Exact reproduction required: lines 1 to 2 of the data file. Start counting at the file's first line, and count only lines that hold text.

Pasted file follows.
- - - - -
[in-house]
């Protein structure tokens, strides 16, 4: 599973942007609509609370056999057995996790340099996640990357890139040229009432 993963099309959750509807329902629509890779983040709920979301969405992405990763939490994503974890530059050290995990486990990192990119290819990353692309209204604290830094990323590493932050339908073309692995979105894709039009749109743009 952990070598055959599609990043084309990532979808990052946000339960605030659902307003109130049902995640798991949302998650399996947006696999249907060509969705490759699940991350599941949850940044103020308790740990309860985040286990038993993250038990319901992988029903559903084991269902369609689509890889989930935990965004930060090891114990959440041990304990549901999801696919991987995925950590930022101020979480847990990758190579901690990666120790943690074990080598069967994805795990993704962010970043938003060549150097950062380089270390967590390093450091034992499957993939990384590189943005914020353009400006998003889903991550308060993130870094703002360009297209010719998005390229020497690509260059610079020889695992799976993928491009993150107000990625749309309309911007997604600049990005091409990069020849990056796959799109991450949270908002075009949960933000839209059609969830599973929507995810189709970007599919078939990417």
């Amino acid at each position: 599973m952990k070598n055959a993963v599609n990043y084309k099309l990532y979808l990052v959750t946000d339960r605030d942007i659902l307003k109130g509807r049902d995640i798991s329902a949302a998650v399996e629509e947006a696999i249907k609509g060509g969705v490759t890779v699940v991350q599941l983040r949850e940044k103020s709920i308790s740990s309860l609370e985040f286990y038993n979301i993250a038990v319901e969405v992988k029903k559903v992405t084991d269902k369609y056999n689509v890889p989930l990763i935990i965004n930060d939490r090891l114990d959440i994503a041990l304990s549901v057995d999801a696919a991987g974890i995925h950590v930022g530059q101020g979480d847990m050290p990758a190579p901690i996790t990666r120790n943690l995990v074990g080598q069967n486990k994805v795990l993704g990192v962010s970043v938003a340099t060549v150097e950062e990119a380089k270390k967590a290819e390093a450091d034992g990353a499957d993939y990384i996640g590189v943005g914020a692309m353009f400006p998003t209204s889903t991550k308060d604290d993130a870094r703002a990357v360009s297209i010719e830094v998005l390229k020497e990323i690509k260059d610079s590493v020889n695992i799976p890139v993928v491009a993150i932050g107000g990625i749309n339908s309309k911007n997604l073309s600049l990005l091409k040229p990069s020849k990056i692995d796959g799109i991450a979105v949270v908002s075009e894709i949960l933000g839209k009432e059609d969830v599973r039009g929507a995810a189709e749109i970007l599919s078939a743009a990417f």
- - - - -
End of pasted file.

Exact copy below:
[in-house]
């Protein structure tokens, strides 16, 4: 599973942007609509609370056999057995996790340099996640990357890139040229009432 993963099309959750509807329902629509890779983040709920979301969405992405990763939490994503974890530059050290995990486990990192990119290819990353692309209204604290830094990323590493932050339908073309692995979105894709039009749109743009 952990070598055959599609990043084309990532979808990052946000339960605030659902307003109130049902995640798991949302998650399996947006696999249907060509969705490759699940991350599941949850940044103020308790740990309860985040286990038993993250038990319901992988029903559903084991269902369609689509890889989930935990965004930060090891114990959440041990304990549901999801696919991987995925950590930022101020979480847990990758190579901690990666120790943690074990080598069967994805795990993704962010970043938003060549150097950062380089270390967590390093450091034992499957993939990384590189943005914020353009400006998003889903991550308060993130870094703002360009297209010719998005390229020497690509260059610079020889695992799976993928491009993150107000990625749309309309911007997604600049990005091409990069020849990056796959799109991450949270908002075009949960933000839209059609969830599973929507995810189709970007599919078939990417």